Not only did we industrialize food production, but food consumption as well - humans created a processed food revolution and became the ultimate consumers. The environmental crisis created and perpetuated by the industrial agricultural system within the overall context of climate change are too large to ignore, especially when placed side by side with the fact that there has been no increase in global food security. 842 million people are estimated to be suffering from chronic hunger, regularly not getting enough food.
The 2009 International Assessment of Agricultural Knowledge, Science and Technology for Development (IAASTD) publication stated that Industrial agriculture, though it drove achievements after WWII in the Green Revolution of the 60s, needs to be revised. The challenges of today are such that “business as usual is no longer an option.”
Regenerative agriculture is an alternative approach to “the interrelated global problems of hunger, rural poverty, and sustainable development.”
Picture by Nicole Cleary
What makes Brae sustainable and how do they follow RegAg practices?
Dan Hunter has created an aspirational business. From production to consumption, he and his team ensure zero net emissions. What does this look like?
Environment - the farm doesn’t use any chemical fertilizers, pesticides or herbicides in order to improve soil health and land regeneration. They have planted over 1,000 native species of plants and trees, which increases biodiversity in the ecosystem, helps flora and fauna thrive, and reduces their carbon footprint. Brae is a water-efficient property, using 160,000 liter tanks to capture rain for washing, cooking, and drinking in the suites and restaurant. There are three dams on site that serve as irrigation for the crops. Hunter’s farm generates 17 megawatt hours of solar electricity annually. It’s estimated that the solar energy offsets 1.34 tonnes of carbon each month.
A key component of regenerative agriculture is biodiversity, and all of the different things produced on site cultivate a nutrient rich soil. Their closed loop composting system allows food waste from the restaurant to return to the earth. It’s taken from the restaurant and turned into a carbon-rich mulch that regenerates the soil and allows abundant crops to flourish. Good soil is needed for carbon sequestration to happen, and that’s what makes Brae not just sustainable, but actually regenerative. The compost process keeps about 100 kilos of waste out of the landfill every day, and we know that compost can’t do anything good from the bottom of a landfill. 100% of waste water is processed on site and dispersal water is used for irrigation. Brae reduces waste by being a low-waste kitchen, pickling and fermenting unused fruits and veggies, and eliminating single use vessels and restaurant items. The dinnerware that serves guests is made by local artisans using ash from their wood fired oven and clay from the dam on property, and excess clay and ash are used by potter Colin Hopkins to create dining room sculptures and by Victorian ceramicists Cone 11 to create dinnerware. They repurpose menu paper as notepads and recycle all glass and paper. The property has four electric vehicle charging stations for guest and staff use. They use compostable trash liners, receive deliveries of milk from a local biodynamic farm in reusable 20-liter stainless steel pails, and clean and sanitize rooms with chemical free products. Linens come from sustainably-sourced cotton and towels and robes are given to a recycling program when they are no longer usable. Accommodations are carbon neutral, including six recently built suites with passive solar design principles that “feature recycled materials, solar energy, double glazing, harvested rainwater and a worm farm biological waste treatment system, resulting in a building with zero net emissions.” In total, the establishment grows 90% of what is served in the restaurant. By staying small, Brae puts less stress on the environment and soil, and they’ve even designed the property to encourage people to connect with the land that feeds them with walking paths after finishing their meal.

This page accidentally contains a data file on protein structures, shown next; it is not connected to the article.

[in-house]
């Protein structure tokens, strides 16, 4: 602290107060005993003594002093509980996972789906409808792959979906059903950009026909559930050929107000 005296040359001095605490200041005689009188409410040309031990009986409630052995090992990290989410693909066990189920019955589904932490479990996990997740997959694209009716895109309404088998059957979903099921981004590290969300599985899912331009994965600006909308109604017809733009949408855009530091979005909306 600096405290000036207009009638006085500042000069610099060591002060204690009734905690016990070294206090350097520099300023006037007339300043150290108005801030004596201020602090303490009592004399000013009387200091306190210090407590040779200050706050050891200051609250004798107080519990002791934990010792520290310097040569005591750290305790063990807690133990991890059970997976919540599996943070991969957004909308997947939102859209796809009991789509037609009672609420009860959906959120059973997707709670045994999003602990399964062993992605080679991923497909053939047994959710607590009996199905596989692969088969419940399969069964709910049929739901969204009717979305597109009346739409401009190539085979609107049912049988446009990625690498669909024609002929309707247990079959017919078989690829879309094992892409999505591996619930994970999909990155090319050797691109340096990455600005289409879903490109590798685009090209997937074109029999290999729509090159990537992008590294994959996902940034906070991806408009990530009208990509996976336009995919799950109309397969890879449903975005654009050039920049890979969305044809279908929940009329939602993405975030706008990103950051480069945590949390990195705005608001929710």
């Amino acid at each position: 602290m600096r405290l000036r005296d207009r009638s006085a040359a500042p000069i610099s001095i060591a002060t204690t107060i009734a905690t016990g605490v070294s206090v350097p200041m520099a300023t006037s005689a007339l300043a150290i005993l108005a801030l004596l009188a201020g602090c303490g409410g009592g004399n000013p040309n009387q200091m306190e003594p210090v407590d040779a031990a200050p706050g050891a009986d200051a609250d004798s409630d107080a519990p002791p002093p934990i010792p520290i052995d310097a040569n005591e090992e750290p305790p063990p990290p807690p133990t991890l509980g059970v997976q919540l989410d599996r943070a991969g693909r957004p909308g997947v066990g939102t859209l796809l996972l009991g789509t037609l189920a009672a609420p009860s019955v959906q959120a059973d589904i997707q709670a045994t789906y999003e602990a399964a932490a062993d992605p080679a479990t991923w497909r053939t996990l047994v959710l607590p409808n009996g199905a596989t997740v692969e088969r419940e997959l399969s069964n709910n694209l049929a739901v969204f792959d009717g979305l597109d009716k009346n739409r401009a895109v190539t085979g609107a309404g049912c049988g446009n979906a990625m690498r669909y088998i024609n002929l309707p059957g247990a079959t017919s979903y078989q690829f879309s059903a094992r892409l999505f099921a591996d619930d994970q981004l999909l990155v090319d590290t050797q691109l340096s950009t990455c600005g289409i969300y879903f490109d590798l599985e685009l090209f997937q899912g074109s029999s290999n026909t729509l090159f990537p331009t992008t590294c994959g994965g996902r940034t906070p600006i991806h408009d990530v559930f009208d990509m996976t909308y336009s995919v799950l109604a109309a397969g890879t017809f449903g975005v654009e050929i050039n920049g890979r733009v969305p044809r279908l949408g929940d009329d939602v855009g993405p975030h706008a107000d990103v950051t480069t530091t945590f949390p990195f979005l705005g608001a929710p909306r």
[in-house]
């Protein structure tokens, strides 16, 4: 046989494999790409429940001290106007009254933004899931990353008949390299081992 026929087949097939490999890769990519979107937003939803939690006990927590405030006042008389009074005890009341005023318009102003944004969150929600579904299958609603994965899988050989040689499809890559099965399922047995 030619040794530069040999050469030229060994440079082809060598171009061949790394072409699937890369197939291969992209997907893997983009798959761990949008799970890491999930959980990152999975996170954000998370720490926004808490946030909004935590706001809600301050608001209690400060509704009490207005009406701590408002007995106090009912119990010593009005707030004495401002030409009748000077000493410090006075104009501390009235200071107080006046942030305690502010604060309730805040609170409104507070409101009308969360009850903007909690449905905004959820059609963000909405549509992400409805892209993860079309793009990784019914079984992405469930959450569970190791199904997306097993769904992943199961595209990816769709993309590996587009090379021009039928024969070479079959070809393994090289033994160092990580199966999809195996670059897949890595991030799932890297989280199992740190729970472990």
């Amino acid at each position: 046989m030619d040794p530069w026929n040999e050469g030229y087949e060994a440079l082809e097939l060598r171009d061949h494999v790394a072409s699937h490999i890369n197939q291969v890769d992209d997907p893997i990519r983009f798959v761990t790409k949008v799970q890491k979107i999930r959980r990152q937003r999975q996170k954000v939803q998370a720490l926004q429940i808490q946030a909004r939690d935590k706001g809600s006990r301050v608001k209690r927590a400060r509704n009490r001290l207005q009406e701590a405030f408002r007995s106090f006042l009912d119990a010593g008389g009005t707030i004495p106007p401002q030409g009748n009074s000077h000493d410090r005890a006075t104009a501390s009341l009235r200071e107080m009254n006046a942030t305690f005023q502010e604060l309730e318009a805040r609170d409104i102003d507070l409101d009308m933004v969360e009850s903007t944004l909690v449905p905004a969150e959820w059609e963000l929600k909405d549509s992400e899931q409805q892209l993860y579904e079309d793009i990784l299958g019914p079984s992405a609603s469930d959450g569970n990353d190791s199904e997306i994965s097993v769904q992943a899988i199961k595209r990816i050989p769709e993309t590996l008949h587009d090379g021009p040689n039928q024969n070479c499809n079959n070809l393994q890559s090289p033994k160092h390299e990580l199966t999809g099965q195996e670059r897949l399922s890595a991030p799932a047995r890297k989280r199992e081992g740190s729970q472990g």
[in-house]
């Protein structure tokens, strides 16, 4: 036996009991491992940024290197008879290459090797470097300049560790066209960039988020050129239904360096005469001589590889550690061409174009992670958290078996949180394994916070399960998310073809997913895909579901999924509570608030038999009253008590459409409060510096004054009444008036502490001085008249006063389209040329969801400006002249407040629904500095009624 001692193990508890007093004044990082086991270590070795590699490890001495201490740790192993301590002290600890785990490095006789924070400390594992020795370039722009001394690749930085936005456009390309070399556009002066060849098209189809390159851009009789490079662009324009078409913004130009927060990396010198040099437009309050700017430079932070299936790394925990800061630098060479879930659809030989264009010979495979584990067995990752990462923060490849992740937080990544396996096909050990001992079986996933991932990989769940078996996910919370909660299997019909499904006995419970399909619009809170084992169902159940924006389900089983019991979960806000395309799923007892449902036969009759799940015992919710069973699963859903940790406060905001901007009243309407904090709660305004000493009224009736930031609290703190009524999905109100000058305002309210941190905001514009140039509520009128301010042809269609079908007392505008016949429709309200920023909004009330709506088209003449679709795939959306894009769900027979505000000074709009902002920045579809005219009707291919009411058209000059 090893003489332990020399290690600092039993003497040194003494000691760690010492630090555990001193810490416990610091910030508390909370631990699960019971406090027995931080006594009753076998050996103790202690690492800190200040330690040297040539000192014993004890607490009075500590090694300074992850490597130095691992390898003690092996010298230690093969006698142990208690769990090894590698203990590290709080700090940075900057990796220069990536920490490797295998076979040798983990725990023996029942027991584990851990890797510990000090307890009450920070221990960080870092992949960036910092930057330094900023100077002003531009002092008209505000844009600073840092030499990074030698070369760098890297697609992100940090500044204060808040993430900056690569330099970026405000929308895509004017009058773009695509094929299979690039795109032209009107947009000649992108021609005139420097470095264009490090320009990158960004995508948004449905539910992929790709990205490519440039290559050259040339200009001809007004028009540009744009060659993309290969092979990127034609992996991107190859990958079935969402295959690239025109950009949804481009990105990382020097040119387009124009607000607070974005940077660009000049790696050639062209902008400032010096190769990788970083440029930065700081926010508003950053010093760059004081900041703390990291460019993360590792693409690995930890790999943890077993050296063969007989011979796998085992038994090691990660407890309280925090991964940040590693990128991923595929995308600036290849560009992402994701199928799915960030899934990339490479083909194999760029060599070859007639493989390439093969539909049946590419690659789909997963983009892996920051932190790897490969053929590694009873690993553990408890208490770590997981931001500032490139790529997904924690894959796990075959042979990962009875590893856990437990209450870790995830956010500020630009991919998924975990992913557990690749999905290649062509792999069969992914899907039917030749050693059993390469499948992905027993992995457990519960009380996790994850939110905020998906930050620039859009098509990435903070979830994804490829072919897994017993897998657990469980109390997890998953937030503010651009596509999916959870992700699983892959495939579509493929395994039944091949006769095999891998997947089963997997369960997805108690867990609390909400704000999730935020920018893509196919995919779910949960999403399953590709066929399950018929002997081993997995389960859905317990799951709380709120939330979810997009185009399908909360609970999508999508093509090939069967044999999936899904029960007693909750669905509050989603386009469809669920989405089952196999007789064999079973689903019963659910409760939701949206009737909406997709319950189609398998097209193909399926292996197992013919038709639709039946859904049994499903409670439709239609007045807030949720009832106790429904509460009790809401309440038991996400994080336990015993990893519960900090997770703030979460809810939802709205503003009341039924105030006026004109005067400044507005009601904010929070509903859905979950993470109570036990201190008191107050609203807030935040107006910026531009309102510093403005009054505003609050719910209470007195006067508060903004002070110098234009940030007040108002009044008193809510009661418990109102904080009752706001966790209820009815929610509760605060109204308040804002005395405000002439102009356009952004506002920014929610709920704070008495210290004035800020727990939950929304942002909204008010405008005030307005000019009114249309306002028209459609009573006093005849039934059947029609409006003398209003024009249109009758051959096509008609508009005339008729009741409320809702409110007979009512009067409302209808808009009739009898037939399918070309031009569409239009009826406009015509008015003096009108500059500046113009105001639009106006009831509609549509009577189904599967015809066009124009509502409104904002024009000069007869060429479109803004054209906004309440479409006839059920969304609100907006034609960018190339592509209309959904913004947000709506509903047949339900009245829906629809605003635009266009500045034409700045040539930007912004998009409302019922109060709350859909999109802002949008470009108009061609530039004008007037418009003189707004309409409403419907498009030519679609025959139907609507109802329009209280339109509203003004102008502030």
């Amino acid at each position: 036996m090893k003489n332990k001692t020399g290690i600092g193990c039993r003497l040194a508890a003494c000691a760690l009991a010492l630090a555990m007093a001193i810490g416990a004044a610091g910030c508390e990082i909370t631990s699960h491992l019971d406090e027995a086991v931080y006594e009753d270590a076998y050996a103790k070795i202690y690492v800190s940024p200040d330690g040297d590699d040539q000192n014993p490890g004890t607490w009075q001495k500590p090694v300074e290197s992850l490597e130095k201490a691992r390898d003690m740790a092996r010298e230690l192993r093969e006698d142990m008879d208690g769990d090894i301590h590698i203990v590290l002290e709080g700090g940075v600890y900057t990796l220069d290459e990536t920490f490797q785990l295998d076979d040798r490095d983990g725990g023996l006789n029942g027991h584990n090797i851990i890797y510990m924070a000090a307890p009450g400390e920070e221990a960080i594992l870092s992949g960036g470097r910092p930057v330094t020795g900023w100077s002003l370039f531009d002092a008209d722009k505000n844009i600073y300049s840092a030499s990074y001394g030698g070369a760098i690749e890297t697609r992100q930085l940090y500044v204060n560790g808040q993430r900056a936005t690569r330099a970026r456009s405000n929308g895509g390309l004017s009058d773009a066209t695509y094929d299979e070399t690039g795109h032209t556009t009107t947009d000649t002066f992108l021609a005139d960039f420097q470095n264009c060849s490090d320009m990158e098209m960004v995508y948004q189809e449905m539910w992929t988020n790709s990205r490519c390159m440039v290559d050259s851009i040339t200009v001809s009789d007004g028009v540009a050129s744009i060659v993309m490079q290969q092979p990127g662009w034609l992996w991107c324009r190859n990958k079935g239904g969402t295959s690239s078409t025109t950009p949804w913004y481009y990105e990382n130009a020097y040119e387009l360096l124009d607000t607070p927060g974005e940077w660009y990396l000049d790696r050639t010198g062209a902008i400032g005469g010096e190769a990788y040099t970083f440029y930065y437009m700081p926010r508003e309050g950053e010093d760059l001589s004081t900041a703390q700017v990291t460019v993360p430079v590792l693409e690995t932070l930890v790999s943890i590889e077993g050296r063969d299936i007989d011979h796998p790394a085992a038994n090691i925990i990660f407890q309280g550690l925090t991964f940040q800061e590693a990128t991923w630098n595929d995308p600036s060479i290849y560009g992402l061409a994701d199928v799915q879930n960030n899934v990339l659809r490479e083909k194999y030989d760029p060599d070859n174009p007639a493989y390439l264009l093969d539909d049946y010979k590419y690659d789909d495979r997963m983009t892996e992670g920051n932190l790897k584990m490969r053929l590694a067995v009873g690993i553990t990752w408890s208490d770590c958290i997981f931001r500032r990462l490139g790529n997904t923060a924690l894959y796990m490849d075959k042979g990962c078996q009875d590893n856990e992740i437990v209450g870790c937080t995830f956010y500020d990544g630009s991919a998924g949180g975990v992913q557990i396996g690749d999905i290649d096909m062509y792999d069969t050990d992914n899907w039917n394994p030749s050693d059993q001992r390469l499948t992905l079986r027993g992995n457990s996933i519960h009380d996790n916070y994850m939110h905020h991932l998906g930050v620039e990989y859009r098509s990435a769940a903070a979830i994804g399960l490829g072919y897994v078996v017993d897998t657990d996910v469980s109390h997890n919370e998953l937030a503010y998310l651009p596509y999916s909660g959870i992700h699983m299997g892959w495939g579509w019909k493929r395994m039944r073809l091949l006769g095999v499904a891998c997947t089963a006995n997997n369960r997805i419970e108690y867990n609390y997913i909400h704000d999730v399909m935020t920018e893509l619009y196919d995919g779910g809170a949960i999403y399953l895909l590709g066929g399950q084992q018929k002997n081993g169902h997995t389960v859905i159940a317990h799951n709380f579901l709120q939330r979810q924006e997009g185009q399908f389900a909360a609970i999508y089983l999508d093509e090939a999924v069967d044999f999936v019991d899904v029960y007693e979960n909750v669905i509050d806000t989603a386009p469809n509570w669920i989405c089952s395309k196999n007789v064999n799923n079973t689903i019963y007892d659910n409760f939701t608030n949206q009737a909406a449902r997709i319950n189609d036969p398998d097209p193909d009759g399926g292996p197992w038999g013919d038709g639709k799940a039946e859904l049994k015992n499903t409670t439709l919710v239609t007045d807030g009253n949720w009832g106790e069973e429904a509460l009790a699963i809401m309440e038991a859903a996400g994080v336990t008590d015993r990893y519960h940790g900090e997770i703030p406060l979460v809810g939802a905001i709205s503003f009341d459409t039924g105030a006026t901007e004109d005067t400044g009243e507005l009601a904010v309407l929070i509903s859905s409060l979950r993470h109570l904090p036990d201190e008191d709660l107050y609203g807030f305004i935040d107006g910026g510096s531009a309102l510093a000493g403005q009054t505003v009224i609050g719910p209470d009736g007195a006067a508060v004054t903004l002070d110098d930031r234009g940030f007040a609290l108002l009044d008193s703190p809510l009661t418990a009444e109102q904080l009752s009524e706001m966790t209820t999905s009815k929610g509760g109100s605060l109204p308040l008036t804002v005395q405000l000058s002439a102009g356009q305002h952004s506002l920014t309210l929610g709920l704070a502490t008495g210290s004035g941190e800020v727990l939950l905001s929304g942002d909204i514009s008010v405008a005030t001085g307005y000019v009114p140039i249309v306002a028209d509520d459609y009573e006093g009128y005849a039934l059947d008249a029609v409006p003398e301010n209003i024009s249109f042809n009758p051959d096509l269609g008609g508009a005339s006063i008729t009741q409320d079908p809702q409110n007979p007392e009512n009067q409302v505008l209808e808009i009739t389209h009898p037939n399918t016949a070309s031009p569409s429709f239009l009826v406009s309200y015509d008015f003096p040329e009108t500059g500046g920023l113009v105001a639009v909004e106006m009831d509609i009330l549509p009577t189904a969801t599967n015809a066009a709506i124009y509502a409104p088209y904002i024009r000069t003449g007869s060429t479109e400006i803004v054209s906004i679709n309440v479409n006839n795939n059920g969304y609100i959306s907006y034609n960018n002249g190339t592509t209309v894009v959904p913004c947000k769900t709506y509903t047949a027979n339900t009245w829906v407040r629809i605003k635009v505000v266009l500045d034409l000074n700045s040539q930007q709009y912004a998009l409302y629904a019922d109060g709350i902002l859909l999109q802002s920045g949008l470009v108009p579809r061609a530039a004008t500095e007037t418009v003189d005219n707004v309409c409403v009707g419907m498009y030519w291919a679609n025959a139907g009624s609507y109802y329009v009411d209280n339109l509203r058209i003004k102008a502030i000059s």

Sourcing - the organic food at Brae is grown “without the harmful chemical, transport or fossil fuel inputs of the industrial food system.” They meet their suppliers and actually go to their properties to ensure that they want to partner up, collaborating only with other sustainable growers who are committed to animal welfare and future land viability. The kitchen bakes bread whose ingredients are grown, harvested, milled and baked onsite. Free range meat from partner farms is hormone and antibiotic-free, and comes from small, independent family operations that let their animals roam free. Olives are pressed for oil and they even make their own seasonal beers. Brae uses cuts of wild-caught and ethically farmed fish that would normally be thrown away, making dishes with under-appreciated species. They know the farmers they work with and give them fair pay on time, every time. Hunter sources specialty products (coffee, tea, chocolate) from fair-trade intermediaries.